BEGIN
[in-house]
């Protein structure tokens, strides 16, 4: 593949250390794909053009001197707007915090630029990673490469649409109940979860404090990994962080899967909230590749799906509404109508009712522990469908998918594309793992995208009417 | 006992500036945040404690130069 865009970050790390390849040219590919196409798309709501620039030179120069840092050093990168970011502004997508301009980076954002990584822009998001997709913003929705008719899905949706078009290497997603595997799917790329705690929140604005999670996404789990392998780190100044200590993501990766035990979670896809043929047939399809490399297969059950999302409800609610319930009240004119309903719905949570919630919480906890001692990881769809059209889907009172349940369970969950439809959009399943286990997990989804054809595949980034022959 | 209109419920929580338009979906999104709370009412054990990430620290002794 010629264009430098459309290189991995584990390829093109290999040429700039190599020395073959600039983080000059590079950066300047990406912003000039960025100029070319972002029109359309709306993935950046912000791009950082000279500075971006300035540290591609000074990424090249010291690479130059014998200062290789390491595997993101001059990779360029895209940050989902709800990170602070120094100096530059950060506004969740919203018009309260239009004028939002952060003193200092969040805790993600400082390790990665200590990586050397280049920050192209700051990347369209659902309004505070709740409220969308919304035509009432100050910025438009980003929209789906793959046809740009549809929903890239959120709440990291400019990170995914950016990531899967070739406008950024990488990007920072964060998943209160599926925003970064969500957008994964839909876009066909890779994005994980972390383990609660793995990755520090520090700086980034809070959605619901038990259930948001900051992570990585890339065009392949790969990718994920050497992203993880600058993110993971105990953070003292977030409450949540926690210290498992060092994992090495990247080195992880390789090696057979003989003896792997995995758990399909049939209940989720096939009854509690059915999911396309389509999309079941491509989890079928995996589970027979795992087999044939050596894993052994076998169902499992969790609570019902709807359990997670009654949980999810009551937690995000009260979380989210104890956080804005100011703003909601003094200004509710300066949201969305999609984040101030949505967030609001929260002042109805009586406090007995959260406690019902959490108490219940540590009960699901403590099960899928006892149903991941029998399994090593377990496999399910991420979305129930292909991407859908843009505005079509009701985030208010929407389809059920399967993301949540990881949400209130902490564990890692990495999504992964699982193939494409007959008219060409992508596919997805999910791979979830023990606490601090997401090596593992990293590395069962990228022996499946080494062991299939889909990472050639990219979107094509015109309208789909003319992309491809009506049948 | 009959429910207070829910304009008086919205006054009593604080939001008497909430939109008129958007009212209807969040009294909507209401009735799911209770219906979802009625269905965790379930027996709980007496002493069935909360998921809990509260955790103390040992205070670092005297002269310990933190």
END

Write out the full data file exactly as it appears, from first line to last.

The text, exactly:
[in-house]
């Protein structure tokens, strides 16, 4: 593949250390794909053009001197707007915090630029990673490469649409109940979860404090990994962080899967909230590749799906509404109508009712522990469908998918594309793992995208009417 | 006992500036945040404690130069 865009970050790390390849040219590919196409798309709501620039030179120069840092050093990168970011502004997508301009980076954002990584822009998001997709913003929705008719899905949706078009290497997603595997799917790329705690929140604005999670996404789990392998780190100044200590993501990766035990979670896809043929047939399809490399297969059950999302409800609610319930009240004119309903719905949570919630919480906890001692990881769809059209889907009172349940369970969950439809959009399943286990997990989804054809595949980034022959 | 209109419920929580338009979906999104709370009412054990990430620290002794 010629264009430098459309290189991995584990390829093109290999040429700039190599020395073959600039983080000059590079950066300047990406912003000039960025100029070319972002029109359309709306993935950046912000791009950082000279500075971006300035540290591609000074990424090249010291690479130059014998200062290789390491595997993101001059990779360029895209940050989902709800990170602070120094100096530059950060506004969740919203018009309260239009004028939002952060003193200092969040805790993600400082390790990665200590990586050397280049920050192209700051990347369209659902309004505070709740409220969308919304035509009432100050910025438009980003929209789906793959046809740009549809929903890239959120709440990291400019990170995914950016990531899967070739406008950024990488990007920072964060998943209160599926925003970064969500957008994964839909876009066909890779994005994980972390383990609660793995990755520090520090700086980034809070959605619901038990259930948001900051992570990585890339065009392949790969990718994920050497992203993880600058993110993971105990953070003292977030409450949540926690210290498992060092994992090495990247080195992880390789090696057979003989003896792997995995758990399909049939209940989720096939009854509690059915999911396309389509999309079941491509989890079928995996589970027979795992087999044939050596894993052994076998169902499992969790609570019902709807359990997670009654949980999810009551937690995000009260979380989210104890956080804005100011703003909601003094200004509710300066949201969305999609984040101030949505967030609001929260002042109805009586406090007995959260406690019902959490108490219940540590009960699901403590099960899928006892149903991941029998399994090593377990496999399910991420979305129930292909991407859908843009505005079509009701985030208010929407389809059920399967993301949540990881949400209130902490564990890692990495999504992964699982193939494409007959008219060409992508596919997805999910791979979830023990606490601090997401090596593992990293590395069962990228022996499946080494062991299939889909990472050639990219979107094509015109309208789909003319992309491809009506049948 | 009959429910207070829910304009008086919205006054009593604080939001008497909430939109008129958007009212209807969040009294909507209401009735799911209770219906979802009625269905965790379930027996709980007496002493069935909360998921809990509260955790103390040992205070670092005297002269310990933190």